26 February 2016
The Baird Government has successfully challenged a decision by the independent regulator to lower electricity bills that would have saved more than $6 billion for NSW households and businesses.
In an extraordinary move by the Government, the independent Australian Energy Regulator’s (AER) pricing determination was appealed in the tribunal, with the Baird Government fighting against price reductions which would have cut average household bills by between $190 and $338 a year. Small businesses were forecast to receive an average cut of $559 from their annual bill.
The decision handed down today by the Australian Competition Tribunal effectively sends the AER back to the drawing board.
Not-for-profit consumer advocate PIAC put up a brave fight in defence of NSW families and households, but they have been outmuscled by the Baird Government’s legal juggernaut.
In November 2014, the Minister for Resources and Energy, Anthony Roberts, proudly proclaimed in response to the draft AER determination:
“The continuing downward path of electricity prices shows once again that Mike Baird is the man you can trust to keep the lid on cost-of-living pressures.”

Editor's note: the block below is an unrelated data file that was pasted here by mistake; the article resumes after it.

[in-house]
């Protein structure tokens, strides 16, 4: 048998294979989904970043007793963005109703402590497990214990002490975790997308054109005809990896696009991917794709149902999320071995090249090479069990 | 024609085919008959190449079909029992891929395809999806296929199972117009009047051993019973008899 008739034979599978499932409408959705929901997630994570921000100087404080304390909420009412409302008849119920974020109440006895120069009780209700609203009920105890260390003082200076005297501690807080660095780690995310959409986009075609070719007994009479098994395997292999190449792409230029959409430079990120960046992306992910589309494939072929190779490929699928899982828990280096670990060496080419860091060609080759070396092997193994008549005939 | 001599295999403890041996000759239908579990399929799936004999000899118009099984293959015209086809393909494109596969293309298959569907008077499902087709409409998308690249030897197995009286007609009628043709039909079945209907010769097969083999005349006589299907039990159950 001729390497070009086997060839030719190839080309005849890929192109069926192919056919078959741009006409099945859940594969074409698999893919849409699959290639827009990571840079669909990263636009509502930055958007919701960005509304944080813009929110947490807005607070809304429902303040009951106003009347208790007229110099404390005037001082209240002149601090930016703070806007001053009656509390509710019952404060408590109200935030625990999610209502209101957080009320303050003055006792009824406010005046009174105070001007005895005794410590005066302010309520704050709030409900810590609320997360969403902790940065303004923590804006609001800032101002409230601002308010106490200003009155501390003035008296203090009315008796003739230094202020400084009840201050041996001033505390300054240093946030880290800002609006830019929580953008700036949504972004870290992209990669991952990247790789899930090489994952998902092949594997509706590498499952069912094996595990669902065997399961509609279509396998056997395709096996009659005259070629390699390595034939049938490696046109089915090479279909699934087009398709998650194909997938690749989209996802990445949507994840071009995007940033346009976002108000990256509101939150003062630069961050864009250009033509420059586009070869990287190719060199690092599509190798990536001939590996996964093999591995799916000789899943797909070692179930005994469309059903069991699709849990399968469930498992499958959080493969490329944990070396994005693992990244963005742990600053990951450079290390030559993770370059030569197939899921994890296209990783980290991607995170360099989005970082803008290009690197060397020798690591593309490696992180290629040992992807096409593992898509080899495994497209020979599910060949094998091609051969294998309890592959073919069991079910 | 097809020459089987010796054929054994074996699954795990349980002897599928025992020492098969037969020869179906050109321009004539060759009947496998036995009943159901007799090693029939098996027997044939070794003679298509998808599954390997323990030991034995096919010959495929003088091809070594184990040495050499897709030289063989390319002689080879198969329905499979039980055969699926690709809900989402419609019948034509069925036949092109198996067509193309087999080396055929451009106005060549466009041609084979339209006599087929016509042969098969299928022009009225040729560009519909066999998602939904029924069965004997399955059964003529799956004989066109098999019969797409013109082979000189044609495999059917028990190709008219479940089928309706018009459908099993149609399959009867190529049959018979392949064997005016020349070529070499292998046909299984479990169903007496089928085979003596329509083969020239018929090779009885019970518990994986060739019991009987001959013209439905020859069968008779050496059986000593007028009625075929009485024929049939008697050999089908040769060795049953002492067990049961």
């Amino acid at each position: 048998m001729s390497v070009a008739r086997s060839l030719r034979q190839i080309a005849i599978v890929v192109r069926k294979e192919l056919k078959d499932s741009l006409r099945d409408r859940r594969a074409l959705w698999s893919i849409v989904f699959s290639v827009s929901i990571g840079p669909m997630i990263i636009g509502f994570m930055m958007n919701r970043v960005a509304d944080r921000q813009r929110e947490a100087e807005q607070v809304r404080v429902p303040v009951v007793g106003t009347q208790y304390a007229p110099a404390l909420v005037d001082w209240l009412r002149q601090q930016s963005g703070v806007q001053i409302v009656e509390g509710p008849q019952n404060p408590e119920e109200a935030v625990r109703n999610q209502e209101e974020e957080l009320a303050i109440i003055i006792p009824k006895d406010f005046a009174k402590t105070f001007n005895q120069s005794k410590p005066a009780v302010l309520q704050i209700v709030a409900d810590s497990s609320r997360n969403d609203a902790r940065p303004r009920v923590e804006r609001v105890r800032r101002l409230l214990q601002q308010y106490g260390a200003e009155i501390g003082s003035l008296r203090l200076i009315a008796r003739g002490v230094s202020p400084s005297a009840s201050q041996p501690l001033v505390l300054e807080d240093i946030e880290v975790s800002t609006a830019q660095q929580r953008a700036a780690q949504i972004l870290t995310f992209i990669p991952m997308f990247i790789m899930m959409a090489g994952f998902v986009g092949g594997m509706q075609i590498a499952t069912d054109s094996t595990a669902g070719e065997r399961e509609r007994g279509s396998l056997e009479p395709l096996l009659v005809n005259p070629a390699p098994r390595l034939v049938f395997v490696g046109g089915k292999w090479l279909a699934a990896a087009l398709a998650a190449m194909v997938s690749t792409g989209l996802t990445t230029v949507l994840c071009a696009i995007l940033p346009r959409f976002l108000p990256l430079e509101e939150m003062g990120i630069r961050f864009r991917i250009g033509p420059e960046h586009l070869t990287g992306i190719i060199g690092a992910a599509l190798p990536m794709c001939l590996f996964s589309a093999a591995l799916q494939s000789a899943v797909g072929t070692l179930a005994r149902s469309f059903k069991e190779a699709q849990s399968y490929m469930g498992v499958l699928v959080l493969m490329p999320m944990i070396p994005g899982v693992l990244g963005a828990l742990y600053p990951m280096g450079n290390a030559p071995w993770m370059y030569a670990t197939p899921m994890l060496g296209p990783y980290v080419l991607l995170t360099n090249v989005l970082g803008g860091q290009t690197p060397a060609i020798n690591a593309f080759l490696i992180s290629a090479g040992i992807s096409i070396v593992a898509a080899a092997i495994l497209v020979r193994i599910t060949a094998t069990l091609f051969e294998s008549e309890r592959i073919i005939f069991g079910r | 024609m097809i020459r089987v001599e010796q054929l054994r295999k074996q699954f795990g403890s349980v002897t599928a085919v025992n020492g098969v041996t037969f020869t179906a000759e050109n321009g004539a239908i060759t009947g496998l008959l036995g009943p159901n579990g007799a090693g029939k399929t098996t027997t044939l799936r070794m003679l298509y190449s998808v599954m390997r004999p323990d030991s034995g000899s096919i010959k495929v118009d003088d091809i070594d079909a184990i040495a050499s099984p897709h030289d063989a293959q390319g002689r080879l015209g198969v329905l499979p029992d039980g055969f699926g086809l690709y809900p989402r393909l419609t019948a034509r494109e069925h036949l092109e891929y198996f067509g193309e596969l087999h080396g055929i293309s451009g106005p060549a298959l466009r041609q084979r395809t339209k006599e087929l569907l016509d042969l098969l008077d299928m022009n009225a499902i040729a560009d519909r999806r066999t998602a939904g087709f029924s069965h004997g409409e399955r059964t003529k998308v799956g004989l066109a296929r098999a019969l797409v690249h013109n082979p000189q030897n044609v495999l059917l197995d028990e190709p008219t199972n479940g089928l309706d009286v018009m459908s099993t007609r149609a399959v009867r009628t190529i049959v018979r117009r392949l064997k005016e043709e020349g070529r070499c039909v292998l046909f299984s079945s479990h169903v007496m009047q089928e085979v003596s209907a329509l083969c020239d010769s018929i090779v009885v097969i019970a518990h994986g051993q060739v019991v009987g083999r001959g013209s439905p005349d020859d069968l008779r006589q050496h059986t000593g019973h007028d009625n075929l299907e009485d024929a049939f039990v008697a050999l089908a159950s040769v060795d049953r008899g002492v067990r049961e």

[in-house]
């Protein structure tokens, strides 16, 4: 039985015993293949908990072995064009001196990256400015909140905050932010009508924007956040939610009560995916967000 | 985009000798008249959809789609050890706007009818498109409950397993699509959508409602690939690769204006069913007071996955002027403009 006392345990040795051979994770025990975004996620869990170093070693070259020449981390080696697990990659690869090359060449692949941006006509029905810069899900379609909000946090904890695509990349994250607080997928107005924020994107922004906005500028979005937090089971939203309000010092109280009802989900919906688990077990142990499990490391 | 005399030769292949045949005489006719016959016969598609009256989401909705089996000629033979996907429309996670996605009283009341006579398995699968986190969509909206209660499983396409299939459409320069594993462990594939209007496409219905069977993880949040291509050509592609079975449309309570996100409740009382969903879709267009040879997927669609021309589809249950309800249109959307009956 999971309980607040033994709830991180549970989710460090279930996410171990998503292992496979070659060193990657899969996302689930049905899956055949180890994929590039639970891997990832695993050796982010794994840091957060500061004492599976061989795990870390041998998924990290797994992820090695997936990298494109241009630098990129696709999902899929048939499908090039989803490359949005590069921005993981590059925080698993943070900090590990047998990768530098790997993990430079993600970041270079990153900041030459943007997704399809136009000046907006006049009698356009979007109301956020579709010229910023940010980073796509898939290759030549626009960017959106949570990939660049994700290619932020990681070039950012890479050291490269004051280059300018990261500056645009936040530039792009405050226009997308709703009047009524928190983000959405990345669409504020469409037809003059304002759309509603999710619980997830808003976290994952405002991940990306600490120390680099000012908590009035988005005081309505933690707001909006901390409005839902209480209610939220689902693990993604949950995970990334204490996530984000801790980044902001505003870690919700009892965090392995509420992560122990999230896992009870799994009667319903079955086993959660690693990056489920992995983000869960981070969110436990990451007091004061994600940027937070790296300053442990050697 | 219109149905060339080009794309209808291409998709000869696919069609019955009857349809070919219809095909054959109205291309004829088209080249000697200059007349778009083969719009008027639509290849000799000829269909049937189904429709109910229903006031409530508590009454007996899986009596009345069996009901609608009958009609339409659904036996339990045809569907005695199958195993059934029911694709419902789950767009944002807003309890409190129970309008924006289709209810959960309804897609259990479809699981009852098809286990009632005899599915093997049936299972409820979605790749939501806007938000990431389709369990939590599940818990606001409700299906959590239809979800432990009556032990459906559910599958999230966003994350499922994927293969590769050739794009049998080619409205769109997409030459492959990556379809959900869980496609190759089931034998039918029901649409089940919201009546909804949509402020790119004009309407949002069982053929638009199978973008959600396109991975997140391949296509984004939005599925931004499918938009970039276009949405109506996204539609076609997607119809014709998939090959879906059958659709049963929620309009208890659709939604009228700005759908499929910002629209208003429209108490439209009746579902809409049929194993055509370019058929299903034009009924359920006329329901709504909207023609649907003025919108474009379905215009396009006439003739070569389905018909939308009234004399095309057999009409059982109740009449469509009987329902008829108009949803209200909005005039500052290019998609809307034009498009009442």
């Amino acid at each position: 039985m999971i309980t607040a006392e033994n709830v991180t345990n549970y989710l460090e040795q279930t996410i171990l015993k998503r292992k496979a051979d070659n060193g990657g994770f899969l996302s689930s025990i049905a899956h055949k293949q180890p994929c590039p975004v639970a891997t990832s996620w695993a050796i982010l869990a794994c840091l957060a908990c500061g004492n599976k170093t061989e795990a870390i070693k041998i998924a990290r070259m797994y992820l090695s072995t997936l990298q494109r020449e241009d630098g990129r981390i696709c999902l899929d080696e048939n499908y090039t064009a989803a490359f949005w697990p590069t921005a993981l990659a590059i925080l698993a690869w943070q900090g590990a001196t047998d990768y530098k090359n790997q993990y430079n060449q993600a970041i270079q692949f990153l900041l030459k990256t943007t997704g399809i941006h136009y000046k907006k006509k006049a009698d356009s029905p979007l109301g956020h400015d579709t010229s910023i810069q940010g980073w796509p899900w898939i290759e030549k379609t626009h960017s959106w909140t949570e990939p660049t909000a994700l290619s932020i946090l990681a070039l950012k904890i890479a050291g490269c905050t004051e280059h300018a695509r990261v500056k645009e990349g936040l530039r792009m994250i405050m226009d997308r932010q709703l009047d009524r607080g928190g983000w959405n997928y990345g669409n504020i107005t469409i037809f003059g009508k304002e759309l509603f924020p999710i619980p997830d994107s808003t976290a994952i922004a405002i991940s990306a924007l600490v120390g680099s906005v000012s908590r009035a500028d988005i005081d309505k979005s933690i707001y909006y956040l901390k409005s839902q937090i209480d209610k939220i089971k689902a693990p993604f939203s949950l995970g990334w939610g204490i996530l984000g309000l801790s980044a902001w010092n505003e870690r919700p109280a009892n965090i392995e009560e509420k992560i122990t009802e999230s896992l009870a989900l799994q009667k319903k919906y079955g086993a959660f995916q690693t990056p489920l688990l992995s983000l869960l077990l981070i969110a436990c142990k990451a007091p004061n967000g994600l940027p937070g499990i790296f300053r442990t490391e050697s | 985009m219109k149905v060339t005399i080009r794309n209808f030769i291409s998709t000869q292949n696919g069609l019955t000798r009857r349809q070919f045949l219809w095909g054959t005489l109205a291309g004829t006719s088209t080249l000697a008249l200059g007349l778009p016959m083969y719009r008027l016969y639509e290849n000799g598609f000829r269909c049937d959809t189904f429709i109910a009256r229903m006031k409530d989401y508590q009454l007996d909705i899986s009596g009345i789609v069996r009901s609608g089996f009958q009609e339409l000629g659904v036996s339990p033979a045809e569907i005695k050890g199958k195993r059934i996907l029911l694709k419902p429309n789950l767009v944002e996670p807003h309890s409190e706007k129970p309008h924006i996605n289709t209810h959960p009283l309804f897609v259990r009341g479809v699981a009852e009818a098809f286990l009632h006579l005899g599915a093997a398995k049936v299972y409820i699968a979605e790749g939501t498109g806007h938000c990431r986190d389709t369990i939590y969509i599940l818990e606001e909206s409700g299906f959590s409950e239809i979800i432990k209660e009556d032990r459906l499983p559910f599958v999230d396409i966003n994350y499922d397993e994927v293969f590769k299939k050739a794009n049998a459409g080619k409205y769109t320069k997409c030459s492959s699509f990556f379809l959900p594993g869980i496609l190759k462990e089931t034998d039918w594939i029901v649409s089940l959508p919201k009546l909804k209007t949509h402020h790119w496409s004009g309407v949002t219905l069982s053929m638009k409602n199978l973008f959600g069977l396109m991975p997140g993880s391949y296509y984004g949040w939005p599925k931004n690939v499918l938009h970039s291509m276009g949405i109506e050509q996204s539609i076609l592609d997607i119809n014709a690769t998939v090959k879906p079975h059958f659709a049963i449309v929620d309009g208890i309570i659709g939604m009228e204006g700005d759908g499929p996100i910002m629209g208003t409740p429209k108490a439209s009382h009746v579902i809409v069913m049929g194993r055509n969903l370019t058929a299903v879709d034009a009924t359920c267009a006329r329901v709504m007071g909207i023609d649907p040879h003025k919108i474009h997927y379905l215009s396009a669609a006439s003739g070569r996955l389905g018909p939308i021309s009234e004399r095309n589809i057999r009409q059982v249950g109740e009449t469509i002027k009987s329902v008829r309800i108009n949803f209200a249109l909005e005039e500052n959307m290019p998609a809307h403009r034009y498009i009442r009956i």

Even the Australian Competition Tribunal observed [at paragraph 1205 of its judgment]:
“Obviously, from the price perspective, the present issues raised by Networks NSW are not intended to reduce the price for the provision of electricity.”
Opposition Leader Luke Foley today said, “Today the government is celebrating because they have won a court case to stop power bills from going down.
“I can’t wait to see nice guy Mike explain this.
“The Liberals have fought in court to charge NSW families and businesses billions more for electricity.
“This is a victory for the big end of town at the expense of mums and dads, and it’s all thanks to Mike Baird.”
Shadow Energy Minister Adam Searle said, “Premier Baird is focussed solely on achieving the highest sale price for the electricity network no matter the cost to families and businesses.
“The Government has spent millions on top-end lawyers as part of the court challenge, outmuscling the not-for-profit consumer advocate PIAC.”